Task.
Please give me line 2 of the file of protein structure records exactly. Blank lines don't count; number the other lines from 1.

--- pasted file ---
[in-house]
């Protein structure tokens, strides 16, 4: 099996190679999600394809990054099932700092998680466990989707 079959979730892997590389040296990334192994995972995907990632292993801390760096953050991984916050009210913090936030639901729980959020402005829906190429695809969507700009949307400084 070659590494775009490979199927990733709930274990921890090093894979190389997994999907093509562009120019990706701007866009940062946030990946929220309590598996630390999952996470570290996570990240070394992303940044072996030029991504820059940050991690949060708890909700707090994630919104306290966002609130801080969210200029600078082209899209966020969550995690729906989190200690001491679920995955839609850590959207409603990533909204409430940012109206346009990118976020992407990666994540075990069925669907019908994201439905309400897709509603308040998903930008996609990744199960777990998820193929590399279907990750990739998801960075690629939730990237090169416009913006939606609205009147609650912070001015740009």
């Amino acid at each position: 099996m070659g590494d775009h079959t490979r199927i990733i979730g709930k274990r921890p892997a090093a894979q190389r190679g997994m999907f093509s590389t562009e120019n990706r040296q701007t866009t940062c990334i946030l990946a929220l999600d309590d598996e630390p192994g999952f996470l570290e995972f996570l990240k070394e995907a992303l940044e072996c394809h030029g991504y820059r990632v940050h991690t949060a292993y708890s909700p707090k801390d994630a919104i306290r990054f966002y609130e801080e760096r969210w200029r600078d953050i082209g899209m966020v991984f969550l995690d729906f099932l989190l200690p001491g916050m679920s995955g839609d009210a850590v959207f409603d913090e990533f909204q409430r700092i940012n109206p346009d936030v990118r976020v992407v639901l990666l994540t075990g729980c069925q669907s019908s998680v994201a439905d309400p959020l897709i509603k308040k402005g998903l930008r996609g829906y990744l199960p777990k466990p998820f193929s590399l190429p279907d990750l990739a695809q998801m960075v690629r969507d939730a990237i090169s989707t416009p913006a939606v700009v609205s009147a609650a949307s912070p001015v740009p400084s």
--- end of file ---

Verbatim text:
């Protein structure tokens, strides 16, 4: 099996190679999600394809990054099932700092998680466990989707 079959979730892997590389040296990334192994995972995907990632292993801390760096953050991984916050009210913090936030639901729980959020402005829906190429695809969507700009949307400084 070659590494775009490979199927990733709930274990921890090093894979190389997994999907093509562009120019990706701007866009940062946030990946929220309590598996630390999952996470570290996570990240070394992303940044072996030029991504820059940050991690949060708890909700707090994630919104306290966002609130801080969210200029600078082209899209966020969550995690729906989190200690001491679920995955839609850590959207409603990533909204409430940012109206346009990118976020992407990666994540075990069925669907019908994201439905309400897709509603308040998903930008996609990744199960777990998820193929590399279907990750990739998801960075690629939730990237090169416009913006939606609205009147609650912070001015740009």